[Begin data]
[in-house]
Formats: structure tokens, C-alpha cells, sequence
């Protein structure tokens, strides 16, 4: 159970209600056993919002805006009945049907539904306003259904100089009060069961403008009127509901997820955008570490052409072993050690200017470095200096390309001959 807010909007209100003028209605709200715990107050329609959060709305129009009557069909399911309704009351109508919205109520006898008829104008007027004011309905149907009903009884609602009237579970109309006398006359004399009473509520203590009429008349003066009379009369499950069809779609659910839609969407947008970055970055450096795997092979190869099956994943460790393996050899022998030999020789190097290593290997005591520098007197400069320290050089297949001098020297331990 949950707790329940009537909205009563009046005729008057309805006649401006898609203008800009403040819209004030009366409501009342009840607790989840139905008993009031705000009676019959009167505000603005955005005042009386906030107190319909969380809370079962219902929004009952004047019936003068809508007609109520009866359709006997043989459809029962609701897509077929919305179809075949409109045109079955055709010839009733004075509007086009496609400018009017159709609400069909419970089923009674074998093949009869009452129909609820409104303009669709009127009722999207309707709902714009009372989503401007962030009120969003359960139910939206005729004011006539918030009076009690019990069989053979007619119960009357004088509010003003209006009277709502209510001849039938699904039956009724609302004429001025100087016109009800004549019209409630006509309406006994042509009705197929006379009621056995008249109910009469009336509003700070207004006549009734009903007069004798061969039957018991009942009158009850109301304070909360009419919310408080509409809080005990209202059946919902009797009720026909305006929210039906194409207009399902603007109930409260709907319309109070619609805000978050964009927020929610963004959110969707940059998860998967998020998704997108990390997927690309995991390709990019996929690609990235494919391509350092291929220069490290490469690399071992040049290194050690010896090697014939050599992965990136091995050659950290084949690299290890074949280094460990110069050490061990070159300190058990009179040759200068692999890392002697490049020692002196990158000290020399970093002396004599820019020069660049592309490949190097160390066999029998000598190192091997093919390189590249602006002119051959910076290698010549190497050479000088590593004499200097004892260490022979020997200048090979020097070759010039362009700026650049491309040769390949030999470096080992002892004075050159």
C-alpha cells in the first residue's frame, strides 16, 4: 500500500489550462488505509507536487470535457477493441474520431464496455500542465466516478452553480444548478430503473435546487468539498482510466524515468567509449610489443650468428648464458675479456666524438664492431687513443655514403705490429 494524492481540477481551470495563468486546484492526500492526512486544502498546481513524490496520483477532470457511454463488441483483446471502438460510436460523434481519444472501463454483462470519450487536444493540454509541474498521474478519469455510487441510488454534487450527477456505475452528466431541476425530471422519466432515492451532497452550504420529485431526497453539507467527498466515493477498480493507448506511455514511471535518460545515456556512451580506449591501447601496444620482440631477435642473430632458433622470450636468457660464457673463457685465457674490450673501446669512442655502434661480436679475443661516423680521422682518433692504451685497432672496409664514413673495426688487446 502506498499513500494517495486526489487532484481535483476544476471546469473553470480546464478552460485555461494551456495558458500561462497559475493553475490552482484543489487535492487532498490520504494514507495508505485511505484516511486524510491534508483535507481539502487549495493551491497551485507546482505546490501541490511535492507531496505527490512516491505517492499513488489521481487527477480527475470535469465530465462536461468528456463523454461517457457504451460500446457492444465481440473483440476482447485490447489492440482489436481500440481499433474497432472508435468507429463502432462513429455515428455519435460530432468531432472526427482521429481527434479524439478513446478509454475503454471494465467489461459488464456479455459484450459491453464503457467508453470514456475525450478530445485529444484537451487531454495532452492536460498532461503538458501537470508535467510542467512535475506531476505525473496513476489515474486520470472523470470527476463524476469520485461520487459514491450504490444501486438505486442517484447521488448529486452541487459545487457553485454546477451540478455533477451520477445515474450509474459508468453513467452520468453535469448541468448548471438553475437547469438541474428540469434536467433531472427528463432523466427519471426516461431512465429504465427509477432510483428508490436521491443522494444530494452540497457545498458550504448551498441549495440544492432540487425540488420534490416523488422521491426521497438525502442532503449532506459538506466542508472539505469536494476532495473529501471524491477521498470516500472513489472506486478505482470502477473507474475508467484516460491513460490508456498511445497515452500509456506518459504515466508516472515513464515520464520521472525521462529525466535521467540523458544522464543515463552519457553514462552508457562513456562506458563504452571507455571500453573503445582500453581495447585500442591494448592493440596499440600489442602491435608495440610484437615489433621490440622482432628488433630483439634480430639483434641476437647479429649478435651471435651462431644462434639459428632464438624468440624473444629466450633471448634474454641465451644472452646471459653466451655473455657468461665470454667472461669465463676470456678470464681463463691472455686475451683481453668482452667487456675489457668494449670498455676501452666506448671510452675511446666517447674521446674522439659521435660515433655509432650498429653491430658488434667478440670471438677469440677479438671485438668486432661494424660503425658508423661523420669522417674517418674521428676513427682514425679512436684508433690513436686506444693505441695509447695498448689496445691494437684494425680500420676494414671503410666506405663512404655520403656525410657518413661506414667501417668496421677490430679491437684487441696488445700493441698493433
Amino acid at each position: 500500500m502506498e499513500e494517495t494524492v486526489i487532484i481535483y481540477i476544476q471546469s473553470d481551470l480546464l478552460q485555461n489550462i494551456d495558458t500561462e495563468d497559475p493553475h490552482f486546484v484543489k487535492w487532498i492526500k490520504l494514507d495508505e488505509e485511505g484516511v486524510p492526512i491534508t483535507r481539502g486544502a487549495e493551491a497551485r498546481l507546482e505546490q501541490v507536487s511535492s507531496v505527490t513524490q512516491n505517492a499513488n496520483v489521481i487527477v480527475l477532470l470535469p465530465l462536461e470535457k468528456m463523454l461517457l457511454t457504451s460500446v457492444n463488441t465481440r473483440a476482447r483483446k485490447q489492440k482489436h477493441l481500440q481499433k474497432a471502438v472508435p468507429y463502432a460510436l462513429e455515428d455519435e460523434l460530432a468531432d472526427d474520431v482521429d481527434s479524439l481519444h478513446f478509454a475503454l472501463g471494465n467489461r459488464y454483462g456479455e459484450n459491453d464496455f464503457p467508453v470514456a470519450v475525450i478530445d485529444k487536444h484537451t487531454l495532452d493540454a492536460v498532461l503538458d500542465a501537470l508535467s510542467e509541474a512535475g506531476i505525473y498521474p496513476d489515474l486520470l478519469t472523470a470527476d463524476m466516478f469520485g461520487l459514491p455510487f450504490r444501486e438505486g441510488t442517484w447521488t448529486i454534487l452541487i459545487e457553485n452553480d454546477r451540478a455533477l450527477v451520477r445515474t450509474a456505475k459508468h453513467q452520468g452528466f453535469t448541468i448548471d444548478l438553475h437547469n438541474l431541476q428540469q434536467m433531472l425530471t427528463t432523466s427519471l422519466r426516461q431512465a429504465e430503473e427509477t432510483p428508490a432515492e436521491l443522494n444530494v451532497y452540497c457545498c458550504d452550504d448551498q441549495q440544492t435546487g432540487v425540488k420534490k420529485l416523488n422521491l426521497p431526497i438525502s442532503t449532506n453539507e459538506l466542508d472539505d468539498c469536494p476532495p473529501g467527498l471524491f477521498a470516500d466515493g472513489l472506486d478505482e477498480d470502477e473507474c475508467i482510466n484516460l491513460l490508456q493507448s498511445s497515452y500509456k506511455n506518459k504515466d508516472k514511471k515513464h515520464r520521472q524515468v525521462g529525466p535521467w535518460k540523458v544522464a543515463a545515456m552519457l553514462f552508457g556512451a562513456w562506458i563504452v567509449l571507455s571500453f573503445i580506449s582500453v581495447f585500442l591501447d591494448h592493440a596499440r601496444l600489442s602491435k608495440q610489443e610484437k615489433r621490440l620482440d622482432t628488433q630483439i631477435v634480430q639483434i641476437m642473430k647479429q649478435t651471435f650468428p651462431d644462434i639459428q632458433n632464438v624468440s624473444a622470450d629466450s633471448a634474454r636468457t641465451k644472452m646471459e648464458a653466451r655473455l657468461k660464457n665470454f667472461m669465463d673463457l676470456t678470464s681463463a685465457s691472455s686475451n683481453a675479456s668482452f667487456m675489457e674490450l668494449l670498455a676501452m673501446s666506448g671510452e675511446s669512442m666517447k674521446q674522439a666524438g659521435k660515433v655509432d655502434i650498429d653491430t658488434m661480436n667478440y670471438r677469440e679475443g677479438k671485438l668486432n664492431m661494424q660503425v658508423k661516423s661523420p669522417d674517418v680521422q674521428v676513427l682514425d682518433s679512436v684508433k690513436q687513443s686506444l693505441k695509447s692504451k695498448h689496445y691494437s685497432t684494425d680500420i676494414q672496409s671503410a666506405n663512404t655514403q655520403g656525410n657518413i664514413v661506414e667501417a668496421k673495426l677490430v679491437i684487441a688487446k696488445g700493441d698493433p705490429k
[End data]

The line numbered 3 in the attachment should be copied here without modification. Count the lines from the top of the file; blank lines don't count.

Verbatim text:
């Protein structure tokens, strides 16, 4: 159970209600056993919002805006009945049907539904306003259904100089009060069961403008009127509901997820955008570490052409072993050690200017470095200096390309001959 807010909007209100003028209605709200715990107050329609959060709305129009009557069909399911309704009351109508919205109520006898008829104008007027004011309905149907009903009884609602009237579970109309006398006359004399009473509520203590009429008349003066009379009369499950069809779609659910839609969407947008970055970055450096795997092979190869099956994943460790393996050899022998030999020789190097290593290997005591520098007197400069320290050089297949001098020297331990 949950707790329940009537909205009563009046005729008057309805006649401006898609203008800009403040819209004030009366409501009342009840607790989840139905008993009031705000009676019959009167505000603005955005005042009386906030107190319909969380809370079962219902929004009952004047019936003068809508007609109520009866359709006997043989459809029962609701897509077929919305179809075949409109045109079955055709010839009733004075509007086009496609400018009017159709609400069909419970089923009674074998093949009869009452129909609820409104303009669709009127009722999207309707709902714009009372989503401007962030009120969003359960139910939206005729004011006539918030009076009690019990069989053979007619119960009357004088509010003003209006009277709502209510001849039938699904039956009724609302004429001025100087016109009800004549019209409630006509309406006994042509009705197929006379009621056995008249109910009469009336509003700070207004006549009734009903007069004798061969039957018991009942009158009850109301304070909360009419919310408080509409809080005990209202059946919902009797009720026909305006929210039906194409207009399902603007109930409260709907319309109070619609805000978050964009927020929610963004959110969707940059998860998967998020998704997108990390997927690309995991390709990019996929690609990235494919391509350092291929220069490290490469690399071992040049290194050690010896090697014939050599992965990136091995050659950290084949690299290890074949280094460990110069050490061990070159300190058990009179040759200068692999890392002697490049020692002196990158000290020399970093002396004599820019020069660049592309490949190097160390066999029998000598190192091997093919390189590249602006002119051959910076290698010549190497050479000088590593004499200097004892260490022979020997200048090979020097070759010039362009700026650049491309040769390949030999470096080992002892004075050159």